With cash in their pockets, big pharma companies are on the prowl for promising medications being developed at smaller firms to treat patients with nonalcoholic steatohepatitis (NASH), a progressive fatty liver disease that is on its way to becoming the number one cause of liver transplants by 2020, according to a Reuters report. The NASH market is expected to reach between $20 billion and $35 billion as populations pay the price for fatty diets. There are no approved treatments for the disease.
Pfizer currently has three early-stage drugs in the clinic aiming to block or reverse fat accumulation in the liver, according to the report. Bristol-Myers Squibb is also looking for additional compounds to enhance its internally developed NASH drugs.
Up to 15 million people have NASH in the United States, making the disease and its consequences––advanced fibrosis and liver-destroying cirrhosis––prime targets for new therapies.
A few years ago, Gilead Sciences was the lone large drug maker talking about NASH, the report notes. The company was undeterred after its most advanced antifibrosis candidate failed, making deals with two small companies to acquire additional NASH programs.
Allergan became a top NASH contender with its acquisition of Tobira Therapeutics and a deal with Akarna Therapeutics last year. Other big drug makers with licensing deals or options on future deals in the NASH arena include Novartis, Merck, Bristol-Myers Squibb, and Johnson & Johnson, Reuters says.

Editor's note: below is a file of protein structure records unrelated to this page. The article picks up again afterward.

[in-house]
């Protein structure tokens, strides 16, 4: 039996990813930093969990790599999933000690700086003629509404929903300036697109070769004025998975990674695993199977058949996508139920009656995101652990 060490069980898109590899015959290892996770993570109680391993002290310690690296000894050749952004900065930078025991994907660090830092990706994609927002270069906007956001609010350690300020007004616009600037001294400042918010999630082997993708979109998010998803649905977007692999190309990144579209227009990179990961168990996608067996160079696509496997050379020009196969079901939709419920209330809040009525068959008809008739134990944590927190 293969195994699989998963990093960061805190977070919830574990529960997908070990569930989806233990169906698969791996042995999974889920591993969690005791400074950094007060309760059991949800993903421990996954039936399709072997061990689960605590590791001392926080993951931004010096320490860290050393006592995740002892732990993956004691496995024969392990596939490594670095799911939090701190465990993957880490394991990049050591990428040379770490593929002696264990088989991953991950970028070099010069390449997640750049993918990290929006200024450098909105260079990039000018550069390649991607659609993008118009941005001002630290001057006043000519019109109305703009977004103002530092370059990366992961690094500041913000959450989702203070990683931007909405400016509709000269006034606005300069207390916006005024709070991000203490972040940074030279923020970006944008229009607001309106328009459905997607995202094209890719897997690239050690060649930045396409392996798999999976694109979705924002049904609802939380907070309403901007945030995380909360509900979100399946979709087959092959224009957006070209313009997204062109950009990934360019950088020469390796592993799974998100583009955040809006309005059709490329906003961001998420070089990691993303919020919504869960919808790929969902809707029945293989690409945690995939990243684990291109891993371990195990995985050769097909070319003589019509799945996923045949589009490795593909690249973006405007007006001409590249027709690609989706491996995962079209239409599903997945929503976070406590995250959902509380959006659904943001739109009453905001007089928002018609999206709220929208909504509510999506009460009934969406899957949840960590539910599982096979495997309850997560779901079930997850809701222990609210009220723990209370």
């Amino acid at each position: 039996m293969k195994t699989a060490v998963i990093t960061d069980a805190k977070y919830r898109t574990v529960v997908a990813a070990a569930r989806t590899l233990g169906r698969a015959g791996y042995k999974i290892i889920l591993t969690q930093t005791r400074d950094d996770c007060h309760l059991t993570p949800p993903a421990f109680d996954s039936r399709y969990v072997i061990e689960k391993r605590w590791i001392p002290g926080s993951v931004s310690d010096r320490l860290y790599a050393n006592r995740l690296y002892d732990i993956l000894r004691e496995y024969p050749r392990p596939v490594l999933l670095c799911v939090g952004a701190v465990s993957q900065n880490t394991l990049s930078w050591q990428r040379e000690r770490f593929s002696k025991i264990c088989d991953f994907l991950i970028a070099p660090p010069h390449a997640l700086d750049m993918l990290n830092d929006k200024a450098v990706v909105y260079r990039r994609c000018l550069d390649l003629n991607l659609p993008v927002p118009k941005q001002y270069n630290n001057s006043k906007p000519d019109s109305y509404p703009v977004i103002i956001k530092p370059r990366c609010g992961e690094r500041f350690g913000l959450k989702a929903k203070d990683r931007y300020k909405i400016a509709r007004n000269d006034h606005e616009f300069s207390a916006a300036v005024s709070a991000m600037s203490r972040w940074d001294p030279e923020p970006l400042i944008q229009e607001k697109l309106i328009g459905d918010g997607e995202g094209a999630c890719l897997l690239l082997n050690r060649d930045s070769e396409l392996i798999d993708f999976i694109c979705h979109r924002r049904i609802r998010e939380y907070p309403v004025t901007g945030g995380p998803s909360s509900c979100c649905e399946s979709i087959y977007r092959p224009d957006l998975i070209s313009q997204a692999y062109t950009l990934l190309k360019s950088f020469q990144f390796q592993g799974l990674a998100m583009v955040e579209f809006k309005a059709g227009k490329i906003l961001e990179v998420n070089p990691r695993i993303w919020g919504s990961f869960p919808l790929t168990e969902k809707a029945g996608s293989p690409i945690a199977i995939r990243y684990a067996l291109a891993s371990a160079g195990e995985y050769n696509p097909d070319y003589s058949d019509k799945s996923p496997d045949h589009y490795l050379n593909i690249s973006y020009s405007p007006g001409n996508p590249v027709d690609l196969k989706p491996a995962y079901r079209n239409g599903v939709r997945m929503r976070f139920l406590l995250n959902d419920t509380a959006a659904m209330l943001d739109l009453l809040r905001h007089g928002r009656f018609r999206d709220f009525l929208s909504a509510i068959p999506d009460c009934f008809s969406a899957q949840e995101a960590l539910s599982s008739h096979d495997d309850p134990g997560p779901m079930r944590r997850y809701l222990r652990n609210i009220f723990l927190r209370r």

Many small companies developing NASH drugs do not have partners. They include Intercept Pharmaceuticals, Galectin Therapeutics, Genfit, Galmed Pharmaceuticals, Enanta Pharmaceuticals, Durect Corp, and Tiziana Life Sciences––all with a chance to be among the first to reach the marketplace with a NASH medication.
Drug makers are taking a wide range of approaches to treating the complex disease, given the multiple health issues that contribute to liver damage, such as heart disease and diabetes. Some investigational drugs target inflammation to prevent or reduce fibrotic scarring, and some address lipid regulation to reduce liver fat, while others attempt to directly halt or reverse fibrosis. Some companies are also testing diabetes treatments to assess their ability to improve NASH.
Reuters estimates that many of the NASH drugs in development are two to five years away from reaching the market, if they get that far.
In related news, NASH front-runner Genfit has announced that it will delay a phase 3 trial of its NASH candidate elafibranor by four to six months in patients with liver scarring. The double-blind, placebo-controlled study, which initiated enrollment approximately one year ago, will include about 2,000 patients at 250 treatment centers worldwide. The patients will receive once-daily elafibranor 120 mg or placebo for 72 weeks. A few years ago, elafibranor failed to beat placebo in a midstage study.